Paper Lion (1968) - Rotten Tomatoes

Paper Lion (1968)





Critic Consensus: No consensus yet.

Movie Info

Paper Lion is taken from the actual experiences of journalist George Plimpton. George (Alan Alda) dons helmet and pads to play quarterback against the Detroit Lions. His experience is less-than-successful as he is mercilessly tackled by the Lion's defense, including Alex Karras. Roger Aaron Brown tackles George and carries the ball and the player over the line for a touchdown. Flashbacks include the reporter's three-round bout with "Sugar Ray" Robinson. Football legends Frank Gifford and coach Vince Lombardi also appear. The final scene is the actual pre-season game against the St. Louis Cardinals football team. After his retirement from the Lions, Alex Karras made a successful transition into acting in films and on television, joining Jim Brown who preceded and Bubba Smith and others who followed.

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Alan Alda
as George Plimpton
Alex Karras
as Himself
Joe Schmidt
as Himself
Mike Lucci
as Himself
John Gordy
as Himself
Roy Scheider
as (uncredited)
Show More Cast

Critic Reviews for Paper Lion

All Critics (1)

A popular smart sports film.

Full Review… | April 30, 2016
Ozus' World Movie Reviews

Audience Reviews for Paper Lion

7.5/10. Compellingly gritty and brutally realistic portrayal of the sport. Very entertaining debut by Alan Alda. 8-15-2014.

Eduardo Litsinger
Eduardo Litsinger

Time-worn but still entertaining. Lauren Hutton is absolutely gorgeous!

Randy Tippy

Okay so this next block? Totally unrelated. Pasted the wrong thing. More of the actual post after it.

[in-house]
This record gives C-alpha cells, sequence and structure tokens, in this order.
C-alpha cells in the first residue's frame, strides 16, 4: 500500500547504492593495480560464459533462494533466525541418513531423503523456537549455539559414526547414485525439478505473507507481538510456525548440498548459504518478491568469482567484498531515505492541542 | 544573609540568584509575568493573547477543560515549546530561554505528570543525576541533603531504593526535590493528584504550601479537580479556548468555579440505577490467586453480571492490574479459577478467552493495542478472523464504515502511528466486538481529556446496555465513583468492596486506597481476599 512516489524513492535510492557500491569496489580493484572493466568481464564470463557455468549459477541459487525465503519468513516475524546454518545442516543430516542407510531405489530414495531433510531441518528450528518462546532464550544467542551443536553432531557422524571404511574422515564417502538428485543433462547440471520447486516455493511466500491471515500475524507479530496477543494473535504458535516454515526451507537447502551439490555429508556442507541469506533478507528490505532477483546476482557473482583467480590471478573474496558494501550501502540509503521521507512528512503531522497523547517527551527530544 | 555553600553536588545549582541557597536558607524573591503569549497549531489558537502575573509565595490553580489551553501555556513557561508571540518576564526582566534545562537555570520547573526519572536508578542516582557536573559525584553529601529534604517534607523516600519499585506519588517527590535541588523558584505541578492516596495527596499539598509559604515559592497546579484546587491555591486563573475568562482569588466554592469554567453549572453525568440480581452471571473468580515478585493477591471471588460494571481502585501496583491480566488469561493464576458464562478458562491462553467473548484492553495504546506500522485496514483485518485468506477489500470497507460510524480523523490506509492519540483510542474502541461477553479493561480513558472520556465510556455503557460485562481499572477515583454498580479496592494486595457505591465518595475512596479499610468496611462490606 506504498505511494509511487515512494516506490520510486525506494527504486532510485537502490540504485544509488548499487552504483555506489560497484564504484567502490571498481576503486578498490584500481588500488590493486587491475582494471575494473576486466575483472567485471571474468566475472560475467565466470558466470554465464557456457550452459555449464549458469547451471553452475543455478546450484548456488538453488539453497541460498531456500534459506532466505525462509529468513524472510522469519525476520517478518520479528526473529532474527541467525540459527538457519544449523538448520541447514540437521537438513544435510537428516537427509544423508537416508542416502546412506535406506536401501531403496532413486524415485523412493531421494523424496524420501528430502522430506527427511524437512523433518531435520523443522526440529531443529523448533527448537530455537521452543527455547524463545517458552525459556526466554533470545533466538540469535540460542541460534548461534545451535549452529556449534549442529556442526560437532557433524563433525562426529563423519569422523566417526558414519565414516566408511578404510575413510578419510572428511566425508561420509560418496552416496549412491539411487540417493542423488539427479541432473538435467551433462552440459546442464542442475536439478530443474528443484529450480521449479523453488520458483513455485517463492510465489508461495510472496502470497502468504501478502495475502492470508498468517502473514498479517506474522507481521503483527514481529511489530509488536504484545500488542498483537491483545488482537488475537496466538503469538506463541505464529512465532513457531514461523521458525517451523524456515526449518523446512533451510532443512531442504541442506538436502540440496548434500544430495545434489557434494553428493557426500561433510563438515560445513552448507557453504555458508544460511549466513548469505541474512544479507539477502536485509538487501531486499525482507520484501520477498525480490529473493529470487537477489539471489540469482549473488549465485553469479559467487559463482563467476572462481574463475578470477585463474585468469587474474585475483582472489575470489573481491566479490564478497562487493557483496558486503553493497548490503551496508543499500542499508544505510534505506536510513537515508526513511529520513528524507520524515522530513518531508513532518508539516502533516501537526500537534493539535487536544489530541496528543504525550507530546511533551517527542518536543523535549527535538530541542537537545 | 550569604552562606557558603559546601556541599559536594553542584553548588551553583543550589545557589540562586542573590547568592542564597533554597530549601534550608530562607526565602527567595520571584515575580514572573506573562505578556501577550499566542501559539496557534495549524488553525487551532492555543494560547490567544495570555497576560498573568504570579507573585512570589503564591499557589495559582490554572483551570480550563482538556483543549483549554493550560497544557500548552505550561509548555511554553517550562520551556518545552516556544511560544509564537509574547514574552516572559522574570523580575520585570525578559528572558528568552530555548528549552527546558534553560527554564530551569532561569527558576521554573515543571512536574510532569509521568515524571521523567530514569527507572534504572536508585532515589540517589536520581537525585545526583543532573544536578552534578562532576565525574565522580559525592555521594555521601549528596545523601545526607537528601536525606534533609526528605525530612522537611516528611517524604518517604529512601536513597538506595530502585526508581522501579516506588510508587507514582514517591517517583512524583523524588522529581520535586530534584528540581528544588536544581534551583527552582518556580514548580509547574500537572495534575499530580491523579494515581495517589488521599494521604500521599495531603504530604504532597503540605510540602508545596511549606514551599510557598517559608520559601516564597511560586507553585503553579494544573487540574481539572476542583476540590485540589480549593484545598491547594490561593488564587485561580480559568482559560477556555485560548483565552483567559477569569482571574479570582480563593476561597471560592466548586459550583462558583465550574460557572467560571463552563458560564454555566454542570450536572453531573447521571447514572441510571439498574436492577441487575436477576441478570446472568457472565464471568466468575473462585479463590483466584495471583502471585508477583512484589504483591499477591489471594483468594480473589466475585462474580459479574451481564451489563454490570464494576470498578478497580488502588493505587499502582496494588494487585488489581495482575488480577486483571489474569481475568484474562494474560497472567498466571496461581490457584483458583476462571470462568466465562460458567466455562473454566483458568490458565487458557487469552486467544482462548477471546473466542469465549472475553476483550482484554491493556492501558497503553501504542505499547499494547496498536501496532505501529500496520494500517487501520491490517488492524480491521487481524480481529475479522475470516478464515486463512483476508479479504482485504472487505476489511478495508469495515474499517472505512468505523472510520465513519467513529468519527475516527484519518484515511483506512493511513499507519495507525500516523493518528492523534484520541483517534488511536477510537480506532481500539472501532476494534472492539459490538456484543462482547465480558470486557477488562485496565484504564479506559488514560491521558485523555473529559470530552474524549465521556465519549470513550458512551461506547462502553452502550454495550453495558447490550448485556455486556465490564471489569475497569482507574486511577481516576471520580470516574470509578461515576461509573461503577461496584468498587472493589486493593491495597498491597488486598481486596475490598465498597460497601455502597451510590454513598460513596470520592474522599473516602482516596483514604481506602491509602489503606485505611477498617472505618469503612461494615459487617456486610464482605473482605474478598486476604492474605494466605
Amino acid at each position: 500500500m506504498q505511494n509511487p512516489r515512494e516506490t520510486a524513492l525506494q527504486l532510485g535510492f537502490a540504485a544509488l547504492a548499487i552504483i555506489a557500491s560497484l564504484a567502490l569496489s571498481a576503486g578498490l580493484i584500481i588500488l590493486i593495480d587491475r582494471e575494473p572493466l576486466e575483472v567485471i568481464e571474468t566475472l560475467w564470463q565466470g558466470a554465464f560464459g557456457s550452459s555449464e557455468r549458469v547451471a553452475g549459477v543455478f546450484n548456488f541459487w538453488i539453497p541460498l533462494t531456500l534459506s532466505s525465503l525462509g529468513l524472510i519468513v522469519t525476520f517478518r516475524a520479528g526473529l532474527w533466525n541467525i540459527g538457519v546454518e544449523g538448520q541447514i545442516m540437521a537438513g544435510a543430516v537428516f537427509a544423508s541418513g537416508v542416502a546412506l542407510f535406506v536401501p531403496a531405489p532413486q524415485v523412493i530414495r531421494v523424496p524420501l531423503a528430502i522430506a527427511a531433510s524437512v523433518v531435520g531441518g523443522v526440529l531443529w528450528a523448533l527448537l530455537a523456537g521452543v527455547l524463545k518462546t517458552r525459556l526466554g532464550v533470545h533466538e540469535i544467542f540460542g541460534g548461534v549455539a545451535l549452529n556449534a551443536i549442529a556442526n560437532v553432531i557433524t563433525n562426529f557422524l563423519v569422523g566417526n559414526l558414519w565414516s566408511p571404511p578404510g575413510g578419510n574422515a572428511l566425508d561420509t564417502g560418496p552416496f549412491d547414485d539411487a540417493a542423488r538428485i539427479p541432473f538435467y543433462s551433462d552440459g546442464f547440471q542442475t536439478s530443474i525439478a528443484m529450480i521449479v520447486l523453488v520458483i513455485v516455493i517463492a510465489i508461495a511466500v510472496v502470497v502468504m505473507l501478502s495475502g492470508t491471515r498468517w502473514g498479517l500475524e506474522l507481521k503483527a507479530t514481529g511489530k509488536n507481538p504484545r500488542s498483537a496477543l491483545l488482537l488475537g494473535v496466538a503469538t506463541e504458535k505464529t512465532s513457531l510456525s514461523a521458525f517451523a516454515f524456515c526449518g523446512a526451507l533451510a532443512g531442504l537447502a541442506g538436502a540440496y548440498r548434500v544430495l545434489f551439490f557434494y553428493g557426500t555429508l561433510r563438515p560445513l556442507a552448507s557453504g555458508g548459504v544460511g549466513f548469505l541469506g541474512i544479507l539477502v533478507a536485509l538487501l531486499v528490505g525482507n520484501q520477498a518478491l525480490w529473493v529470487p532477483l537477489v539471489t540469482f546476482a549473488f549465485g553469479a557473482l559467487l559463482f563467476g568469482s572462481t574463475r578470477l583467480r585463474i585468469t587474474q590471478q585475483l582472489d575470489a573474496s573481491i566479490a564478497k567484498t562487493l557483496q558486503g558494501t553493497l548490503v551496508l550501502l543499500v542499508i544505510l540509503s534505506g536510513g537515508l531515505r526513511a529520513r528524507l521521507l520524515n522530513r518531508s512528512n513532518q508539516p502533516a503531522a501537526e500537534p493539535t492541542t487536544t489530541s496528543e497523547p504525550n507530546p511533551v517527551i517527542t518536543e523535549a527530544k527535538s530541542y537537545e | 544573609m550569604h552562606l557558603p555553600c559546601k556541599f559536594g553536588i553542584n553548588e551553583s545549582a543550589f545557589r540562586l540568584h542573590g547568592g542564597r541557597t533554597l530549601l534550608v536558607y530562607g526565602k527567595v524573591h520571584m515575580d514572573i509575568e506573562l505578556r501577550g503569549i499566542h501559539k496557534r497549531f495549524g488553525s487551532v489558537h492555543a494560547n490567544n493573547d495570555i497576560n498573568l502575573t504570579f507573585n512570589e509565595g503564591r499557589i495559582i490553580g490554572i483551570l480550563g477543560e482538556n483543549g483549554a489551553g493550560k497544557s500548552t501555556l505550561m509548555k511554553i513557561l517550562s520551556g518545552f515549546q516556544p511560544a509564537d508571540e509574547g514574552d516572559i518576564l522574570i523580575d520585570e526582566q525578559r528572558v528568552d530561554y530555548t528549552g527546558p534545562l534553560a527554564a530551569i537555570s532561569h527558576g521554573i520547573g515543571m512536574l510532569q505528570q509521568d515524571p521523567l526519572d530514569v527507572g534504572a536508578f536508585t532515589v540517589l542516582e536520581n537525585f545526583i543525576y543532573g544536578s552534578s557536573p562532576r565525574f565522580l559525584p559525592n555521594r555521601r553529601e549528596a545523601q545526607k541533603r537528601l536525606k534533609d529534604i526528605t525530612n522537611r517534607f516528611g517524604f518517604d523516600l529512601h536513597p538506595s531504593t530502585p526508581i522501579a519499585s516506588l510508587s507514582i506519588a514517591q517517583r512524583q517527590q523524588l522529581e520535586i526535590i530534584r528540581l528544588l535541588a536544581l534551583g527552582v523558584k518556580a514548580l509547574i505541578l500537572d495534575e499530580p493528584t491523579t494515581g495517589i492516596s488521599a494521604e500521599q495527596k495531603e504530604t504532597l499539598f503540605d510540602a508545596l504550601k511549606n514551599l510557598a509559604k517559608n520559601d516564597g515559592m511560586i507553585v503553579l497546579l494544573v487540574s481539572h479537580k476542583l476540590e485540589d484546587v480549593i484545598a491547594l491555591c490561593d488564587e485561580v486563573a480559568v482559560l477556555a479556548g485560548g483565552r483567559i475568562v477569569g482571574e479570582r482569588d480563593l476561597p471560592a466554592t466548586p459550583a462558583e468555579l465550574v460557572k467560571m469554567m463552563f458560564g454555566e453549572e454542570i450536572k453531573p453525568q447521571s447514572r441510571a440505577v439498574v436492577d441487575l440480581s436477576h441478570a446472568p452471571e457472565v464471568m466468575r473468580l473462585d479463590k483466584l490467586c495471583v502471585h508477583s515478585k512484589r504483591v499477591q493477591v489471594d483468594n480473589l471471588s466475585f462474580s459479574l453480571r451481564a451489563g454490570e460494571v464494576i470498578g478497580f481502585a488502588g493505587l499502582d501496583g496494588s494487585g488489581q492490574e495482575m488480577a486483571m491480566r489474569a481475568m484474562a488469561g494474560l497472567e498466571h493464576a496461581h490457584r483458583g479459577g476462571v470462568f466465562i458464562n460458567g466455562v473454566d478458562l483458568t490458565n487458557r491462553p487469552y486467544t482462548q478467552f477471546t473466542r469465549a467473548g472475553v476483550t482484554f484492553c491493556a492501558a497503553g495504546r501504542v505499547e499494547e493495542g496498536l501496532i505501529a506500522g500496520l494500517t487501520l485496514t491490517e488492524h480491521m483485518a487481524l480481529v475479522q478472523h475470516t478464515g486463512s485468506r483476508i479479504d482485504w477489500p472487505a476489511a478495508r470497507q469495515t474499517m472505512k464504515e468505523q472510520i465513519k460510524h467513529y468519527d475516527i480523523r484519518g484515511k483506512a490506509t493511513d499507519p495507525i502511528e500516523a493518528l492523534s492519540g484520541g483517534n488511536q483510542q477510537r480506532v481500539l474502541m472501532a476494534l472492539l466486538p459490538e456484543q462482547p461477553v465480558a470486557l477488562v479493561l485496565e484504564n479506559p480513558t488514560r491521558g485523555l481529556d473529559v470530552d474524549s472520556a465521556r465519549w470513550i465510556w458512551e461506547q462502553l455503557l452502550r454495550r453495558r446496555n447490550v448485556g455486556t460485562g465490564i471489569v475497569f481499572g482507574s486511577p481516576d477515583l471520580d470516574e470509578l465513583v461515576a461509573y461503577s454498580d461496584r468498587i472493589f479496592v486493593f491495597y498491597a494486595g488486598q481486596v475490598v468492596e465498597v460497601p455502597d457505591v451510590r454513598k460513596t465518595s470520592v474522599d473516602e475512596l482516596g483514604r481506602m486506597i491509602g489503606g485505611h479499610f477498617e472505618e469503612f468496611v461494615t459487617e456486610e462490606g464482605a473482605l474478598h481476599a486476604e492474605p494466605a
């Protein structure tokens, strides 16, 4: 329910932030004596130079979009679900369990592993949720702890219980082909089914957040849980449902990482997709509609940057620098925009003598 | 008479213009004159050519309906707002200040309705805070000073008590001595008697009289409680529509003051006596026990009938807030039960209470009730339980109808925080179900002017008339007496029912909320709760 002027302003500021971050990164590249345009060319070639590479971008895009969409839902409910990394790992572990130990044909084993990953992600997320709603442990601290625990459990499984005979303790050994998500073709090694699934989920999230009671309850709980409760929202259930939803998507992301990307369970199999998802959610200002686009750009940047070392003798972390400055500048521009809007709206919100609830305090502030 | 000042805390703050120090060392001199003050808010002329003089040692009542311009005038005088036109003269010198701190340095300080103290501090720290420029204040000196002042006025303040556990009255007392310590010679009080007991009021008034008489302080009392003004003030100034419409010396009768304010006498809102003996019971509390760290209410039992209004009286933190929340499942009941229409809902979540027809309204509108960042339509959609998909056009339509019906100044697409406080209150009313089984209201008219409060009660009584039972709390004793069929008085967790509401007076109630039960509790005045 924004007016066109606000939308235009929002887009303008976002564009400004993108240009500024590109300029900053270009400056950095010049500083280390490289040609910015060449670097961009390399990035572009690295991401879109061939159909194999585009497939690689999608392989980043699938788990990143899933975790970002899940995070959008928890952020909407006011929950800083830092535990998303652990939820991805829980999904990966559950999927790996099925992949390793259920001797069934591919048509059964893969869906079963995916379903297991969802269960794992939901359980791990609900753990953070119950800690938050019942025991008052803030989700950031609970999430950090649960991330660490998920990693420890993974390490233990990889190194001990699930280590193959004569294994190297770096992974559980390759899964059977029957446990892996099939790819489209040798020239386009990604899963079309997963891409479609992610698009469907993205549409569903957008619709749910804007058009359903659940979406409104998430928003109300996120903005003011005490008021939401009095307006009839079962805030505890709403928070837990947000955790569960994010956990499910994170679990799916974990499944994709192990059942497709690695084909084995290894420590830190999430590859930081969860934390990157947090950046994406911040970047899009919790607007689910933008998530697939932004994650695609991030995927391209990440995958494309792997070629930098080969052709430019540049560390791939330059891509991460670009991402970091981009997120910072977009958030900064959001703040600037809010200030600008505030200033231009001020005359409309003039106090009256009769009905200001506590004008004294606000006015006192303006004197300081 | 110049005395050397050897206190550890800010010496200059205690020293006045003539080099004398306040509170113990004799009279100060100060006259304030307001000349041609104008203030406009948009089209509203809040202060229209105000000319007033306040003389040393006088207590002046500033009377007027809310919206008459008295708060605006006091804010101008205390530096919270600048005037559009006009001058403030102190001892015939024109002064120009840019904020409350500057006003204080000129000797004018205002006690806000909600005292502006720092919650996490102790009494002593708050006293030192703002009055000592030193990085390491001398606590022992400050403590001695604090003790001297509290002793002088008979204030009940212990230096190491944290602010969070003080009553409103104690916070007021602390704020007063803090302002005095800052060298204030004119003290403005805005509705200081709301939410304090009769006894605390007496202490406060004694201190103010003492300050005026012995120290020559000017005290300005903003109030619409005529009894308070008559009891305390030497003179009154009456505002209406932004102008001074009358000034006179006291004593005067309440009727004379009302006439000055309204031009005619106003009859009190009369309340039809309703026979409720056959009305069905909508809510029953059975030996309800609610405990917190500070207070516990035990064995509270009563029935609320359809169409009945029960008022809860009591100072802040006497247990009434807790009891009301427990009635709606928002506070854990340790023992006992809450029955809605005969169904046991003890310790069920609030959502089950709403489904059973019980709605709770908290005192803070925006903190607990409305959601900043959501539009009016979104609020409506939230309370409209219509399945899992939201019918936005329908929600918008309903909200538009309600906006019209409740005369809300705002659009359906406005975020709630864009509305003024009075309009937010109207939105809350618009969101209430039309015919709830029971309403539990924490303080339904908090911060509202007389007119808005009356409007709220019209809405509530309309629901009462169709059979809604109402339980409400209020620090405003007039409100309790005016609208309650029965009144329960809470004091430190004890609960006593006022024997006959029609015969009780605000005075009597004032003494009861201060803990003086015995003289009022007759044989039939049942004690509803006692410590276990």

Randy Tippy

Super Reviewer

Served up by TCM at 3:45am as its graveyard steak special - and the meat was pretty tough to chew. Alan Alda, early on his career, here plays the incompetent neophyte quarterback in this farcical and unentertaining adaptation of George Plimpton's experience training alongside the 1963 Detroit Lions. Though Plimpton was only allowed to call a few plays in scrimmage, this adaptation in search of a story-worth-telling places Alda in the final moments of a pre-season game with the St. Louis Cardinals. The film's payoff is seeing Alda give ground and eat turf on 1st and 2nd downs then, while scrambling but unable to find his wide-open receiver, knocking himself out by running head-first into the goal post. Hardee-har-har. Most people will consider neither that, nor Alda's subsequent resuscitation with smelling salts, to be adequate reward for their 100 minutes of patient viewing. Lauren Hutton, bouncing up and down on the sidelines in her career debut, isn't very interesting, unless the viewer fancies the novelty of the gap between her front teeth. The most tasty part of the meal is the occasional close-up look-sees of the vintage Lions doing their thing and the cameos from gridiron greats such as Frank Gifford, Alex Karras, and Vince Lombardi. Diehard football fans might well be fascinated by the paperback that probes the nature of the players and the game - but it's doubtful the same can be said of this cinematic retelling focused squarely upon Plimpton's self-indulgence. Ultimately, Plimpton carved a career (of sorts) out of such self-indulgence, dealing out the insider's view of several other sports over several other novels. Truly, the story this film documents is what doors of opportunity will be thrown wide open for a ne'er-do-well - - if he's prepped at Phillips Exeter, graduated Harvard, taken tea with the Kennedys, and done a bit of step-and-fetch work for the CIA. REcOMMENDATION: At 3rd and 32, Alda should have punted - and you should punt here as well.

TonyPolito  Polito
TonyPolito Polito

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